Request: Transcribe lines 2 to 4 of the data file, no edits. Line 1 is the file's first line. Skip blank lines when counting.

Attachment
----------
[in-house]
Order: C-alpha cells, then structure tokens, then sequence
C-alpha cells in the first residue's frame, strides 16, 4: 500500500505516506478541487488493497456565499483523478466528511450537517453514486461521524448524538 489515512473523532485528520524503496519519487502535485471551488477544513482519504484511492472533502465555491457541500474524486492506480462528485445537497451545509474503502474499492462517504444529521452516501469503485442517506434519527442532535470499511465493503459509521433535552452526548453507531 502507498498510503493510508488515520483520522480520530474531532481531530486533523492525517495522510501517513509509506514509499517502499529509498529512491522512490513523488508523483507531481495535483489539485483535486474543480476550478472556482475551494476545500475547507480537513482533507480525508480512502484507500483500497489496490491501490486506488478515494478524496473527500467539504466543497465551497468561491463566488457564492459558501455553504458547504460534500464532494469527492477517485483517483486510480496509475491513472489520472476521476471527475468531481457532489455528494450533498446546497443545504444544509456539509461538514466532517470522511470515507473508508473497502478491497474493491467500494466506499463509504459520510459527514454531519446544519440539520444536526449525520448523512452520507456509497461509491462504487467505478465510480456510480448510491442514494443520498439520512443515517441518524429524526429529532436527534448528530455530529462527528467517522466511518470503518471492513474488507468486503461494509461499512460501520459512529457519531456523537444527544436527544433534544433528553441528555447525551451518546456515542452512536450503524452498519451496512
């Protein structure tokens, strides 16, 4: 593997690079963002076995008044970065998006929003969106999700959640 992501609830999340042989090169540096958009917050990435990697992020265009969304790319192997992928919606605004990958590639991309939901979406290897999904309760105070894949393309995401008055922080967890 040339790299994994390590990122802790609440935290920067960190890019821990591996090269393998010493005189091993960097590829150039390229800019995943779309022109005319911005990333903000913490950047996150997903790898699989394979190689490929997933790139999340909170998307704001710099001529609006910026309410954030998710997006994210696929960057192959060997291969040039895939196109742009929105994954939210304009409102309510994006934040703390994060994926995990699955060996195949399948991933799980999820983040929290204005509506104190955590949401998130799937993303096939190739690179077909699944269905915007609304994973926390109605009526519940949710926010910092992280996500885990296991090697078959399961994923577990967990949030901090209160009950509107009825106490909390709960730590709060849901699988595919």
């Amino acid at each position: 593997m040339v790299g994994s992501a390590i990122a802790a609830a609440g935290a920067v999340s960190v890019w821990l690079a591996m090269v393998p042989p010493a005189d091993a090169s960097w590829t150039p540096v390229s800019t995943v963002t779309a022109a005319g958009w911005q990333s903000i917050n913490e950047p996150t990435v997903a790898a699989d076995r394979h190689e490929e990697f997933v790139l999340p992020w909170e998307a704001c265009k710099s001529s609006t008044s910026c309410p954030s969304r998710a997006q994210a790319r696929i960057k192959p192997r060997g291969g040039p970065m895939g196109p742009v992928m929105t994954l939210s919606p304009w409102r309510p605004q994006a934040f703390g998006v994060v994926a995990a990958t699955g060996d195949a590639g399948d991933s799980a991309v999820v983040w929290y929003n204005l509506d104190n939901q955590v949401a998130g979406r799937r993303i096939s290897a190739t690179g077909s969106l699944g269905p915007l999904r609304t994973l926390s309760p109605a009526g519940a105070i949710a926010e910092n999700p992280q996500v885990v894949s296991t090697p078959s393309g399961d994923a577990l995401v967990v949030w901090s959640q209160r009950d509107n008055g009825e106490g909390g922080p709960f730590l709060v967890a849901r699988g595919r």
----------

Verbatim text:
Order: C-alpha cells, then structure tokens, then sequence
C-alpha cells in the first residue's frame, strides 16, 4: 500500500505516506478541487488493497456565499483523478466528511450537517453514486461521524448524538 489515512473523532485528520524503496519519487502535485471551488477544513482519504484511492472533502465555491457541500474524486492506480462528485445537497451545509474503502474499492462517504444529521452516501469503485442517506434519527442532535470499511465493503459509521433535552452526548453507531 502507498498510503493510508488515520483520522480520530474531532481531530486533523492525517495522510501517513509509506514509499517502499529509498529512491522512490513523488508523483507531481495535483489539485483535486474543480476550478472556482475551494476545500475547507480537513482533507480525508480512502484507500483500497489496490491501490486506488478515494478524496473527500467539504466543497465551497468561491463566488457564492459558501455553504458547504460534500464532494469527492477517485483517483486510480496509475491513472489520472476521476471527475468531481457532489455528494450533498446546497443545504444544509456539509461538514466532517470522511470515507473508508473497502478491497474493491467500494466506499463509504459520510459527514454531519446544519440539520444536526449525520448523512452520507456509497461509491462504487467505478465510480456510480448510491442514494443520498439520512443515517441518524429524526429529532436527534448528530455530529462527528467517522466511518470503518471492513474488507468486503461494509461499512460501520459512529457519531456523537444527544436527544433534544433528553441528555447525551451518546456515542452512536450503524452498519451496512
């Protein structure tokens, strides 16, 4: 593997690079963002076995008044970065998006929003969106999700959640 992501609830999340042989090169540096958009917050990435990697992020265009969304790319192997992928919606605004990958590639991309939901979406290897999904309760105070894949393309995401008055922080967890 040339790299994994390590990122802790609440935290920067960190890019821990591996090269393998010493005189091993960097590829150039390229800019995943779309022109005319911005990333903000913490950047996150997903790898699989394979190689490929997933790139999340909170998307704001710099001529609006910026309410954030998710997006994210696929960057192959060997291969040039895939196109742009929105994954939210304009409102309510994006934040703390994060994926995990699955060996195949399948991933799980999820983040929290204005509506104190955590949401998130799937993303096939190739690179077909699944269905915007609304994973926390109605009526519940949710926010910092992280996500885990296991090697078959399961994923577990967990949030901090209160009950509107009825106490909390709960730590709060849901699988595919």